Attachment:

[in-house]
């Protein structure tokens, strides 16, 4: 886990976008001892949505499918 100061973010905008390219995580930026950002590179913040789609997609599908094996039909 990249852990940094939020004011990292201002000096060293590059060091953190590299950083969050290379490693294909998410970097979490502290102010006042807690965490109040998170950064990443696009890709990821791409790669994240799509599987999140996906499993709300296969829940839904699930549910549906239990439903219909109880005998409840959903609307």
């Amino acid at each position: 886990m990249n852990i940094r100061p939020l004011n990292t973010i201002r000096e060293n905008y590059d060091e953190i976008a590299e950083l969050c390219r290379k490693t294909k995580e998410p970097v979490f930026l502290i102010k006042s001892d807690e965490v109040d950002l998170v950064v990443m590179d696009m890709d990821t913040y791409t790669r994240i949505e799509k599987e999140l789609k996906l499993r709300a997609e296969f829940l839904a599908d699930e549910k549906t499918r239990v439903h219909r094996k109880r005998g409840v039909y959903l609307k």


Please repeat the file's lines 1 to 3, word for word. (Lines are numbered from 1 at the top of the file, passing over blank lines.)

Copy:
[in-house]
């Protein structure tokens, strides 16, 4: 886990976008001892949505499918 100061973010905008390219995580930026950002590179913040789609997609599908094996039909 990249852990940094939020004011990292201002000096060293590059060091953190590299950083969050290379490693294909998410970097979490502290102010006042807690965490109040998170950064990443696009890709990821791409790669994240799509599987999140996906499993709300296969829940839904699930549910549906239990439903219909109880005998409840959903609307």
């Amino acid at each position: 886990m990249n852990i940094r100061p939020l004011n990292t973010i201002r000096e060293n905008y590059d060091e953190i976008a590299e950083l969050c390219r290379k490693t294909k995580e998410p970097v979490f930026l502290i102010k006042s001892d807690e965490v109040d950002l998170v950064v990443m590179d696009m890709d990821t913040y791409t790669r994240i949505e799509k599987e999140l789609k996906l499993r709300a997609e296969f829940l839904a599908d699930e549910k549906t499918r239990v439903h219909r094996k109880r005998g409840v039909y959903l609307k």